Evaluation and Improvement

At the heart of CQI is gathering and analyzing information and data about the program or intervention you’re evaluating. This analysis can help you understand the effectiveness of what you’re doing and how you can maintain and improve that effectiveness. A CQI environment is one in which data is collected and used to make positive changes—even when things are going well—rather than waiting for something to go wrong and then fixing it.[10]

A comic showing one stick figure saying to others, 'Show me your data.' The other stick figures respond 'Data?' 'What data?'

Source: FRIENDS National Resource Center (2015). Evaluation 101: What and Why. Data in the Real World: Planning, Implementing, and Learning from Evaluation [PowerPoint slides]. Retrieved from PPT presentation in N.J. Not currently on Website.

More and more innovators and agents for change are recognizing the importance of data when trying to solve messy, complex problems. At the same time, access to data, along with the number of collection methods and tools, continues to grow at a staggering pace. We all use data in our everyday decisionmaking in one way or another, so the question is how we can better use these data to create meaningful change.

Data can supplement intuition with new perspectives and information to help confirm a problem exists, discover new aspects of a problem, advocate for a problem to be solved, and surface and vet potential solutions. Decisionmaking can be more strategic when supported with high-quality data that help state leaders direct resources to where the greatest impact is possible.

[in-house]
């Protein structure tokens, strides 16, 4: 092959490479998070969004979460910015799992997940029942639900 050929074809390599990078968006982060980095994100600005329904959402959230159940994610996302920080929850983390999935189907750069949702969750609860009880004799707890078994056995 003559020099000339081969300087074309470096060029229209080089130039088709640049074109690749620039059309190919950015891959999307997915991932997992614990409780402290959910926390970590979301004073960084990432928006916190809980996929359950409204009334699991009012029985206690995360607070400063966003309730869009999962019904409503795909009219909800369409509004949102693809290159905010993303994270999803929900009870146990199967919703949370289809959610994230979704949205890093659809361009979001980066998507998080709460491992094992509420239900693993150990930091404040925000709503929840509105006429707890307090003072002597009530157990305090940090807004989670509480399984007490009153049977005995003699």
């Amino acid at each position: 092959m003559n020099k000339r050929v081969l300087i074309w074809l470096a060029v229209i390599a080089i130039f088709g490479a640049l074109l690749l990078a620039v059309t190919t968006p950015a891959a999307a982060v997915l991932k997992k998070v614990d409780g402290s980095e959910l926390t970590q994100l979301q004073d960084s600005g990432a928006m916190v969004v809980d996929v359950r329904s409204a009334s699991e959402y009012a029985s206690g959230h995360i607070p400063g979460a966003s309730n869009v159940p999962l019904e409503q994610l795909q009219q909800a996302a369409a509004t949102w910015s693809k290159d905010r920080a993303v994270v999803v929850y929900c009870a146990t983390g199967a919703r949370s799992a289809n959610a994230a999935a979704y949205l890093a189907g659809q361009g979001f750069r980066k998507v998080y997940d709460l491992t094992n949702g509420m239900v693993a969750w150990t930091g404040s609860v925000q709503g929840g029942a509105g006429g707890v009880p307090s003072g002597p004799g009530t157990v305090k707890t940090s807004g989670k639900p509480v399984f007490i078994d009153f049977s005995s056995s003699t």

You don’t need to be a full-fledged evaluator or researcher to use data in decisionmaking. Using a CQI process, asking the right questions, being thoughtful about the data-gathering process, and acting on the answers are all powerful tools for catalyzing change. There are resources and guides to walk you through how to ask the right questions and find answers, interpret and present your data, and—finally—apply what you’ve learned.

Once you’ve gained knowledge by collecting and analyzing information, it’s time to start the process again. Use what you’ve learned to continue to evaluate what you do by collecting and analyzing data, and continually improve your program. For more information, see the Resources section on CQI and data toolkits.[11]

 

[10] FRIENDS National Center for Community-Based Child Abuse Prevention. (n.d.). FRIENDS evaluation toolkit. Retrieved from http://friendsnrc.org/evaluation-toolkit.

[11] Spark Policy Institute (n.d.). Tools for social innovators [Web page]. Retrieved from https://sparkinsight.com/toolkit/.